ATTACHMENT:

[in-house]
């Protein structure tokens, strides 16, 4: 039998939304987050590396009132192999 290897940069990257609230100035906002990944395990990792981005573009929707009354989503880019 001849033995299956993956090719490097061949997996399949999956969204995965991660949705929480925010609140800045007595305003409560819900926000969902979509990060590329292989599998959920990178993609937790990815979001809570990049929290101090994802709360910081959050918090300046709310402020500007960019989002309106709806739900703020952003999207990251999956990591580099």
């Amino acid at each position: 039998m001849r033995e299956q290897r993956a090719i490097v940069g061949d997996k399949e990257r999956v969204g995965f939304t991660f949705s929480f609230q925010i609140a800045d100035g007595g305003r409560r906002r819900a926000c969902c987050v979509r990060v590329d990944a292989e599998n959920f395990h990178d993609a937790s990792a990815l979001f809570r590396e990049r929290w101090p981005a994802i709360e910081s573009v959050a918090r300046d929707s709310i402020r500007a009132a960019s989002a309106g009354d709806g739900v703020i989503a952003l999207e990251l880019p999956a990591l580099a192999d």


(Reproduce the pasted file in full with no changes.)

[in-house]
């Protein structure tokens, strides 16, 4: 039998939304987050590396009132192999 290897940069990257609230100035906002990944395990990792981005573009929707009354989503880019 001849033995299956993956090719490097061949997996399949999956969204995965991660949705929480925010609140800045007595305003409560819900926000969902979509990060590329292989599998959920990178993609937790990815979001809570990049929290101090994802709360910081959050918090300046709310402020500007960019989002309106709806739900703020952003999207990251999956990591580099």
């Amino acid at each position: 039998m001849r033995e299956q290897r993956a090719i490097v940069g061949d997996k399949e990257r999956v969204g995965f939304t991660f949705s929480f609230q925010i609140a800045d100035g007595g305003r409560r906002r819900a926000c969902c987050v979509r990060v590329d990944a292989e599998n959920f395990h990178d993609a937790s990792a990815l979001f809570r590396e990049r929290w101090p981005a994802i709360e910081s573009v959050a918090r300046d929707s709310i402020r500007a009132a960019s989002a309106g009354d709806g739900v703020i989503a952003l999207e990251l880019p999956a990591l580099a192999d």